I'm sleeping with the IT guy in my office. But it's not as sexy as it sounds. My office is my home, so the IT guy also happens to be my husband of 13 years.
While there has been a ton of debate between the sexes over division of traditional household labor, I have heard nothing about how household consumer technology has impacted this dynamic. Think about it. I did this week, as I scrubbed the shower and mopped the kitchen wondering why I'm not splitting the cleaning chores with my husband.
My moment of clarity came as I was changing bed linens and listening to an NPR "Talk of the Nation" discussion about Tuesday's release of Microsoft's Vista operating system. Although the discussion involved just average PC users, it was technically way over my head. My mind started racing with thoughts like "do WE need to upgrade to Vista?" and "will I have learn Word all over again?" and "I can't deal with this! Thank God my husband handles all this stuff."
And there it was. My husband handles ALL this stuff.
He maintains our home desktops and laptops. He installed all the OS's. He installed the wireless. He installed all that other stuff that needs installing. He manages our memory and security issues. He's the answer man for my ridiculously naive computer questions and problems, and is the troubleshooter when things go wrong - which is often, because computers are just so - so - not perfect.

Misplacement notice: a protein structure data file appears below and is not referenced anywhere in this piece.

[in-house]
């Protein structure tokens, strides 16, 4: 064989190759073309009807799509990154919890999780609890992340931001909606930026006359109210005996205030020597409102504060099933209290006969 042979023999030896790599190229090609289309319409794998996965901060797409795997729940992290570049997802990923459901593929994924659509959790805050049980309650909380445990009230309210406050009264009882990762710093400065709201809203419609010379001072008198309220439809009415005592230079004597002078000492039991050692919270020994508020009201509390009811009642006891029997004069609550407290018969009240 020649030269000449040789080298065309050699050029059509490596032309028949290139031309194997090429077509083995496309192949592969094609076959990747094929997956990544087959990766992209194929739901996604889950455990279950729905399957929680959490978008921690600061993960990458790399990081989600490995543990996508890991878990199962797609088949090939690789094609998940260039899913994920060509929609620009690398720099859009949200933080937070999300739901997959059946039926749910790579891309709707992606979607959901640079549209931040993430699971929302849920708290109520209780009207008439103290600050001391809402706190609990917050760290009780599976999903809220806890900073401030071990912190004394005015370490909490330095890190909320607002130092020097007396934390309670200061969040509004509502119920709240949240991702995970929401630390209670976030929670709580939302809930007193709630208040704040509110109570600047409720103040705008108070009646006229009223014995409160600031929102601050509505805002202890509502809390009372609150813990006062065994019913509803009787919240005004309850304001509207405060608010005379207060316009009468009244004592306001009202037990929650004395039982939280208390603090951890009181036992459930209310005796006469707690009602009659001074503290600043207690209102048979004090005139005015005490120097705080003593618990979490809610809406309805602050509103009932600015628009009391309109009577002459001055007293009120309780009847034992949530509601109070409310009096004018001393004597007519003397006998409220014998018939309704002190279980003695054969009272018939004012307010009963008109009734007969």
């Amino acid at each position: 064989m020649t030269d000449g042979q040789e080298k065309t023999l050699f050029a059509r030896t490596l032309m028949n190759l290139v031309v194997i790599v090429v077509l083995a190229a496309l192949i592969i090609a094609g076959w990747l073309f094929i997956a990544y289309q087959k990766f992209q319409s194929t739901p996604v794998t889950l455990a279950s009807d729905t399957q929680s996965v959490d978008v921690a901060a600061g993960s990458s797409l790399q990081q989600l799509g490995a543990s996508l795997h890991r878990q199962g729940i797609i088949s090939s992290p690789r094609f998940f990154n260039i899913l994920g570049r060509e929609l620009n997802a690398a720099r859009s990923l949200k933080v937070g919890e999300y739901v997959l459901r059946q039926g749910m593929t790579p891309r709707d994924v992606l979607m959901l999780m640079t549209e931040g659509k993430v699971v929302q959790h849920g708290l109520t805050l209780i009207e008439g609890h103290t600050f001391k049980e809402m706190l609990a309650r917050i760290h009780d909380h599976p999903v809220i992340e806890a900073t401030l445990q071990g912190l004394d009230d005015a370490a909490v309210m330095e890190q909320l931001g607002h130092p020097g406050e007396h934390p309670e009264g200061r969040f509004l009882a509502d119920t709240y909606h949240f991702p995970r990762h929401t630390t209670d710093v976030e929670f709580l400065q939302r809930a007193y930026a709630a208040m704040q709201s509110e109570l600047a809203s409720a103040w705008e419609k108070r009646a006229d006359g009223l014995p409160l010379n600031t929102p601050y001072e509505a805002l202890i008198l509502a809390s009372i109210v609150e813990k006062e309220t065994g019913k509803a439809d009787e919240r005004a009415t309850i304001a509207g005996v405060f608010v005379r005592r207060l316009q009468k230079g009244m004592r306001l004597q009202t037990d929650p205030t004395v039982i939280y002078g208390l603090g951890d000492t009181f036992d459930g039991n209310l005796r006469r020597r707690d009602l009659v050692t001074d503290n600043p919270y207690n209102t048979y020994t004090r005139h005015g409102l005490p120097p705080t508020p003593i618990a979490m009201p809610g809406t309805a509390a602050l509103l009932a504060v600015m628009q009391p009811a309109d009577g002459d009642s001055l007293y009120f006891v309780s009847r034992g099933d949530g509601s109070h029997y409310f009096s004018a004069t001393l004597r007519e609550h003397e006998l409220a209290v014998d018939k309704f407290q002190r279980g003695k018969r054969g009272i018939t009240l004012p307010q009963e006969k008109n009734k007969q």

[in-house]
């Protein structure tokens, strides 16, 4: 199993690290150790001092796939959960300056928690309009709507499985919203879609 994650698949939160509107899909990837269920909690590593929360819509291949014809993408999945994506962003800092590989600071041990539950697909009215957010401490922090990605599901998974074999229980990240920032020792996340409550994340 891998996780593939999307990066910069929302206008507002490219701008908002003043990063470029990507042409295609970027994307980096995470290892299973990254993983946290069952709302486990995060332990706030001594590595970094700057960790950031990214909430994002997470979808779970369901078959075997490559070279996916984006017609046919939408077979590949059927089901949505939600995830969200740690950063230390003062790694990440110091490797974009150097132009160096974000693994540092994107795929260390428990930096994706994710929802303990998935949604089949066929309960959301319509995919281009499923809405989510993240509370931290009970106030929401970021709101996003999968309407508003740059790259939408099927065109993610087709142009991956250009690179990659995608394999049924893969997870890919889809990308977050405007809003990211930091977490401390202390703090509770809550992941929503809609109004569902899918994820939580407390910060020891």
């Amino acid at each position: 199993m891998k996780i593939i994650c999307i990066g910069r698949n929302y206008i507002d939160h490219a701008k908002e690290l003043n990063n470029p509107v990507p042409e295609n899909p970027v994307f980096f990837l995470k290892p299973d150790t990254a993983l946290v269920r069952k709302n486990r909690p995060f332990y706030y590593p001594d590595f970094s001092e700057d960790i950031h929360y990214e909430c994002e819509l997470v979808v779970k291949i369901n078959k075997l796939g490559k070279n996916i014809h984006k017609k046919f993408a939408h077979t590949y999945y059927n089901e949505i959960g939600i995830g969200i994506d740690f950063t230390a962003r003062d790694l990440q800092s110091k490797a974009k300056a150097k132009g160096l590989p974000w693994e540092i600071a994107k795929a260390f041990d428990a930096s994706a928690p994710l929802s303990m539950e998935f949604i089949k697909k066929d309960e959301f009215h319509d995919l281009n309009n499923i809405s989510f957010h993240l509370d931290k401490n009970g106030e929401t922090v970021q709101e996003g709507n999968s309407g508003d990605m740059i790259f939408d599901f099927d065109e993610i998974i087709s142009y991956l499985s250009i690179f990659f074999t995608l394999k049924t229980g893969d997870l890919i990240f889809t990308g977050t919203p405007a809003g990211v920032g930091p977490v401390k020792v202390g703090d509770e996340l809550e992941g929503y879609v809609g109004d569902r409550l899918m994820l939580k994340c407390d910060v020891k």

In a study just released this week by SupportSoft, independent researchers found that "the average consumer has experienced computer troubles eight times - about every four months - over the past three years." The study, called "Cyber Stress," also discovered that "the average American is wasting 12 hours per month" dealing with home computer trouble. This is the reason The Geek Squad is doing such big business (see a profile on this past Sunday's "60 Minutes"). It's the same reason SupportSoft is launching a new service called support.com, which "speaks to consumers without talking down to them and uses proven, patented technology to resolve their frustrating computer problems."
But that's just for computer problems. Throw in maintenance and general management, and the average home IT person is likely spending more time on their high-tech household tasks than the other partner is spending on their lower-tech chores. So, with some three-quarters of American households equipped with one or more computers, being the home IT person has become just as time consuming and crucial a job as cooking and cleaning.
I know I really should learn to do all this computer maintenance myself - share in this 21st century household chore. But just because I know how to cook, doesn't mean I should know how to fix the toaster. And unlike toasters, computers need to be constantly managed and maintained to work - and work efficiently.
Thank goodness I don't need to hire out for computer help just yet. Because I sleep with the IT guy. And I plan to do so for many, many years to come.
That’s where I live today.
Where do you want to go today?
Where do you want to go today?
How about Netscape for a start?
The last thing I do before I close my eyes,
I wonder how Bill Gates is coping.....
(see Bill on Monday night's Daily Show with Jon Stewart, as he offers to help Jon install Vista if he has any problems)
Who does all the IT on your home computers? Do you see this chore as equal to other household chores, like cooking or cleaning? Are you planning to upgrade to Vista? Let us know the answers to these and other questions, by clicking below on "Comments" and joining in the conversation.